It is probably because your comment directly contradicts the linked paper. I'm more inclined to trust the paper. You basically just said "Consider a line" and concluded that somehow the algorithm is worse time complexity. Which isn't true at all, plus, the union by size would do the exact same thing on your line, so they would still give the same resulting complexity.

Not "somehow concluded". Each time you with equal probability link a tree to one node and increase depth by 1, link a node to an existing tree and it does not change your depth (it may increase it by one, but may not). The expected value is n / 2.

Maybe I misunderstand the case. It is not a line?

Article on cp-algorithms is wrong, as i shown in my testcase. If you read the original article at http://www.cis.upenn.edu/~sanjeev/papers/soda14_disjoint_set_union.pdf you will find out that they call the thing early linking — they just assign initial ranking at random.

Sorry for getting so many downvotes. I'm guessing the reason for it is, that this discussion about DSU doesn't really belong to this blog post. adamant wrote this blog post to promote mostly his own article about the convex hull trick, and to motivate new people into writing articles. In fact adamant has nothing to do with the DSU article.

(Also being unrated doesn't help much for the upvote/downvote situation.)

Discussion about mistakes in articles is usually done on Github, where we develop/manage the articles.

I've created an issue for your concerns: Issue 437. I will fix the article tomorrow after work. Btw, it is also possible for yourself to fix the article, by creating a pull request on Github.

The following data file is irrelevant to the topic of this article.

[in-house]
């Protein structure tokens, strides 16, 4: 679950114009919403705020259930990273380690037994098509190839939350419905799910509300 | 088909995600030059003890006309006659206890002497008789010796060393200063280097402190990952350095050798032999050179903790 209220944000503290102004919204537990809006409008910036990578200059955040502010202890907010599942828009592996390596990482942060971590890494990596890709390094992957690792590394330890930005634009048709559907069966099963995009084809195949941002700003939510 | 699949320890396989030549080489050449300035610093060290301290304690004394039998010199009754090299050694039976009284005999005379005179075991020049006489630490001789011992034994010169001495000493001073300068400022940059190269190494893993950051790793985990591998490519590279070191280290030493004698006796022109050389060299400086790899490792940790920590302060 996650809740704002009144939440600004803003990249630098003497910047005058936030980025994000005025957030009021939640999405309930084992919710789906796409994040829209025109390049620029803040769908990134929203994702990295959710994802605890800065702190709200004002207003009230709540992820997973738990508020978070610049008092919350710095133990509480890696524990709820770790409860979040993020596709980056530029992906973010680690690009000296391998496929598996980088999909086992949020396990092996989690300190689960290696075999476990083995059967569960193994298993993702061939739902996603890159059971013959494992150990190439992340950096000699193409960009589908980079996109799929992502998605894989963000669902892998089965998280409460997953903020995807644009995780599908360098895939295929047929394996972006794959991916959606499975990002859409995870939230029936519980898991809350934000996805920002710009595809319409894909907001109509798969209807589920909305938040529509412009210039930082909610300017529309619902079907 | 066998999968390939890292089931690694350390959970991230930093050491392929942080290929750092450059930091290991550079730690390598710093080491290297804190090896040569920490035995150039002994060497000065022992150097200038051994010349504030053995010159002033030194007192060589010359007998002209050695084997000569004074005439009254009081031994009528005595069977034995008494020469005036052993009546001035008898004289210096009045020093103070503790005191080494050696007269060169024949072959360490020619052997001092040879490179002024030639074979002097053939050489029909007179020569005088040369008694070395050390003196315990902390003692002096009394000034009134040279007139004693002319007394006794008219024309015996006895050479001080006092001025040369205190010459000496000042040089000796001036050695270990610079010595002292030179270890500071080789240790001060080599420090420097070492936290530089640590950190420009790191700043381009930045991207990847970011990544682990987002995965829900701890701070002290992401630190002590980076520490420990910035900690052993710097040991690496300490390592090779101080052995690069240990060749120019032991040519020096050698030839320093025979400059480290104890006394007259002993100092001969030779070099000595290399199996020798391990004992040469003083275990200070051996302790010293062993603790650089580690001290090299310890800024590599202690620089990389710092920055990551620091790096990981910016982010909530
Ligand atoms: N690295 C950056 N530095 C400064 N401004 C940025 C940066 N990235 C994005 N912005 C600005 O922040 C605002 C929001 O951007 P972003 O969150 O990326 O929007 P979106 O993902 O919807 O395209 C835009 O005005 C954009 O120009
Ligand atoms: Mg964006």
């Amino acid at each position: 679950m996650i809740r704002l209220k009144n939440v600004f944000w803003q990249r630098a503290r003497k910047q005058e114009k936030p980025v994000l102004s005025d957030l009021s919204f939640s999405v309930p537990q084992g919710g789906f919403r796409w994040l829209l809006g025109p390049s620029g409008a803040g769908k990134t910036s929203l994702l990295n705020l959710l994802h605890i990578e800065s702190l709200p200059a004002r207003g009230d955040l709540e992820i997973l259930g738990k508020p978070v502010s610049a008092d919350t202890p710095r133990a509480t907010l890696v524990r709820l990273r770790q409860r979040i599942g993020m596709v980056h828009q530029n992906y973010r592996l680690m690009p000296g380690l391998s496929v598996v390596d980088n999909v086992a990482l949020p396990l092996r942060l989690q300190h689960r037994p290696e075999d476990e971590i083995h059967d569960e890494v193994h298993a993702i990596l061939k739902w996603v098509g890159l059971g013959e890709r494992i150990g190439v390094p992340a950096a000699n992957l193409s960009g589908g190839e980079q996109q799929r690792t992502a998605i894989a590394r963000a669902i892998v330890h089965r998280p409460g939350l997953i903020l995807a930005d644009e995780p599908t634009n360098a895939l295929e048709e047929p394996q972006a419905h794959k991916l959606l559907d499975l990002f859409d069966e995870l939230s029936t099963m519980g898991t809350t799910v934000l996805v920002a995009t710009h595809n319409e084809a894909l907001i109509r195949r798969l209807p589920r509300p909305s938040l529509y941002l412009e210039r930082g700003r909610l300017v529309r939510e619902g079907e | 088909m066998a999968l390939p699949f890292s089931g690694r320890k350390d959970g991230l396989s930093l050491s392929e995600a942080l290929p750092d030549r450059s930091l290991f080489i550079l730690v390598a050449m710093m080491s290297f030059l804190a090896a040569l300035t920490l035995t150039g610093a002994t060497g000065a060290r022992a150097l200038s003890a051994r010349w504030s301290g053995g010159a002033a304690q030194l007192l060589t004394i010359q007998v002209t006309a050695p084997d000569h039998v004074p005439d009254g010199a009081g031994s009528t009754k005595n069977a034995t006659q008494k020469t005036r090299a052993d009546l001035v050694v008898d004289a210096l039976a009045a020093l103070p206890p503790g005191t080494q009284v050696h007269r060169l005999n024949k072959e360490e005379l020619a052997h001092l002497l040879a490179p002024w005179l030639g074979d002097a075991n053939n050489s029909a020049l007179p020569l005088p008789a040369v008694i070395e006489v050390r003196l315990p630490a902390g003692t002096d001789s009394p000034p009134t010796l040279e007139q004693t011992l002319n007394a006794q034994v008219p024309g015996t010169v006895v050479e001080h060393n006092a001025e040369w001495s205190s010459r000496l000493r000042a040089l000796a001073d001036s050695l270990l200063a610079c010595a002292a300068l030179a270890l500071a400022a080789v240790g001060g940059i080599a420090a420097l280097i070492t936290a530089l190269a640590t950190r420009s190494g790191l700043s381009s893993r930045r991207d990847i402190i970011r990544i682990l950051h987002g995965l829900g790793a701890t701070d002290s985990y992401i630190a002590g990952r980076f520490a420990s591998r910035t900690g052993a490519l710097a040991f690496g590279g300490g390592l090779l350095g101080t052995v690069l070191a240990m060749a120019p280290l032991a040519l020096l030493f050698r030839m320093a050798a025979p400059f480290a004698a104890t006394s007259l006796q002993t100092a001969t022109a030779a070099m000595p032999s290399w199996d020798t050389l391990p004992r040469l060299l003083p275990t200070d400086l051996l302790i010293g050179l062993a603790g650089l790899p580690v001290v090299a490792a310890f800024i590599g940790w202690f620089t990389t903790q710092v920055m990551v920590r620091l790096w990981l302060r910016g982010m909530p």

Yes, this is one of the most common mistakes with randomized linking. Here is a 3 year old discussion about this that's work reading. To summarize the discussion:

noproof that shows $$$O(n\ \alpha (n))$$$ runtime for randomized linking by flipping afaircoin, i.e. by`if(rand()%2)`

. In fact, a benchmark from the linked page suggest otherwise, namely that the runtime is close to $$$\Theta(n \log n)$$$.biasedcoin with weights equal to the sizes of the individual trees, which makes it closely related to union by size.To answer your question on worst-case inputs for path compression:

I haven't thought too much about this, but if we

allow later queries to dependon the answer to earlier find queries (i.e. something like an iterative union-find problem), then the following might show a $$$\Omega\left(n \frac{\log n}{\log \log n}\right)$$$ bound forrandomized linking by flipping a fair coin:Let me know it you have questions regarding the proof or if you find a mistake it it. There are probably some typos in the LaTeX parts.